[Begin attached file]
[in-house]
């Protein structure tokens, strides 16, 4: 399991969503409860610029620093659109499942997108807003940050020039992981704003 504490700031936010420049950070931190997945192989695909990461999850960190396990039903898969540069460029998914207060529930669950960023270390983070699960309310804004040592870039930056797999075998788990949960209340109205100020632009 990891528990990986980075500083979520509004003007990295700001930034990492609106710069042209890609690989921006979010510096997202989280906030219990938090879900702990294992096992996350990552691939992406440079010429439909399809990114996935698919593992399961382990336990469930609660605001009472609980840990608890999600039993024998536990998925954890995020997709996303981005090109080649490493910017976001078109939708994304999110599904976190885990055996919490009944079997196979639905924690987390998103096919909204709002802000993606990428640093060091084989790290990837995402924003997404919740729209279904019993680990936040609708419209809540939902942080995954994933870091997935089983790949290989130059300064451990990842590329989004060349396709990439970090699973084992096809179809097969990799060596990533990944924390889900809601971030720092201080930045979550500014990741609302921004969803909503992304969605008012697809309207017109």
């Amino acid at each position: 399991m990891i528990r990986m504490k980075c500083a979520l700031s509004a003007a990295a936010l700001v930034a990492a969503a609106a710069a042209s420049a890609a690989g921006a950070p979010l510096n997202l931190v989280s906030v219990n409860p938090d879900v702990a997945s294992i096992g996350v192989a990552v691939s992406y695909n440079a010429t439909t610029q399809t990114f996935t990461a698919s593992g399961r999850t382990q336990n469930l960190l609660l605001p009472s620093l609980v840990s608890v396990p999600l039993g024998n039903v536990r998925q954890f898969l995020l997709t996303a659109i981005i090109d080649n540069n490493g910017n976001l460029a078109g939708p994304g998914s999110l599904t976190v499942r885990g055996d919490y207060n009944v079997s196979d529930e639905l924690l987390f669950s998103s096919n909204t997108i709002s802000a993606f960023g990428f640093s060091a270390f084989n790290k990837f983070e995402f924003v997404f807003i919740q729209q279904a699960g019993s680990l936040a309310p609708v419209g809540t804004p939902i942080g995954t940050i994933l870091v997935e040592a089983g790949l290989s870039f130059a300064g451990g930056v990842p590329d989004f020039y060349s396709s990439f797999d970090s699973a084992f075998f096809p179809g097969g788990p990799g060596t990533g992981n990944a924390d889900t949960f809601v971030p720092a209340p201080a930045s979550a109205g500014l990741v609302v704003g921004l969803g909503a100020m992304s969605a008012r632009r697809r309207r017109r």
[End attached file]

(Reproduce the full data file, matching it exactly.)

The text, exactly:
[in-house]
């Protein structure tokens, strides 16, 4: 399991969503409860610029620093659109499942997108807003940050020039992981704003 504490700031936010420049950070931190997945192989695909990461999850960190396990039903898969540069460029998914207060529930669950960023270390983070699960309310804004040592870039930056797999075998788990949960209340109205100020632009 990891528990990986980075500083979520509004003007990295700001930034990492609106710069042209890609690989921006979010510096997202989280906030219990938090879900702990294992096992996350990552691939992406440079010429439909399809990114996935698919593992399961382990336990469930609660605001009472609980840990608890999600039993024998536990998925954890995020997709996303981005090109080649490493910017976001078109939708994304999110599904976190885990055996919490009944079997196979639905924690987390998103096919909204709002802000993606990428640093060091084989790290990837995402924003997404919740729209279904019993680990936040609708419209809540939902942080995954994933870091997935089983790949290989130059300064451990990842590329989004060349396709990439970090699973084992096809179809097969990799060596990533990944924390889900809601971030720092201080930045979550500014990741609302921004969803909503992304969605008012697809309207017109």
């Amino acid at each position: 399991m990891i528990r990986m504490k980075c500083a979520l700031s509004a003007a990295a936010l700001v930034a990492a969503a609106a710069a042209s420049a890609a690989g921006a950070p979010l510096n997202l931190v989280s906030v219990n409860p938090d879900v702990a997945s294992i096992g996350v192989a990552v691939s992406y695909n440079a010429t439909t610029q399809t990114f996935t990461a698919s593992g399961r999850t382990q336990n469930l960190l609660l605001p009472s620093l609980v840990s608890v396990p999600l039993g024998n039903v536990r998925q954890f898969l995020l997709t996303a659109i981005i090109d080649n540069n490493g910017n976001l460029a078109g939708p994304g998914s999110l599904t976190v499942r885990g055996d919490y207060n009944v079997s196979d529930e639905l924690l987390f669950s998103s096919n909204t997108i709002s802000a993606f960023g990428f640093s060091a270390f084989n790290k990837f983070e995402f924003v997404f807003i919740q729209q279904a699960g019993s680990l936040a309310p609708v419209g809540t804004p939902i942080g995954t940050i994933l870091v997935e040592a089983g790949l290989s870039f130059a300064g451990g930056v990842p590329d989004f020039y060349s396709s990439f797999d970090s699973a084992f075998f096809p179809g097969g788990p990799g060596t990533g992981n990944a924390d889900t949960f809601v971030p720092a209340p201080a930045s979550a109205g500014l990741v609302v704003g921004l969803g909503a100020m992304s969605a008012r632009r697809r309207r017109r």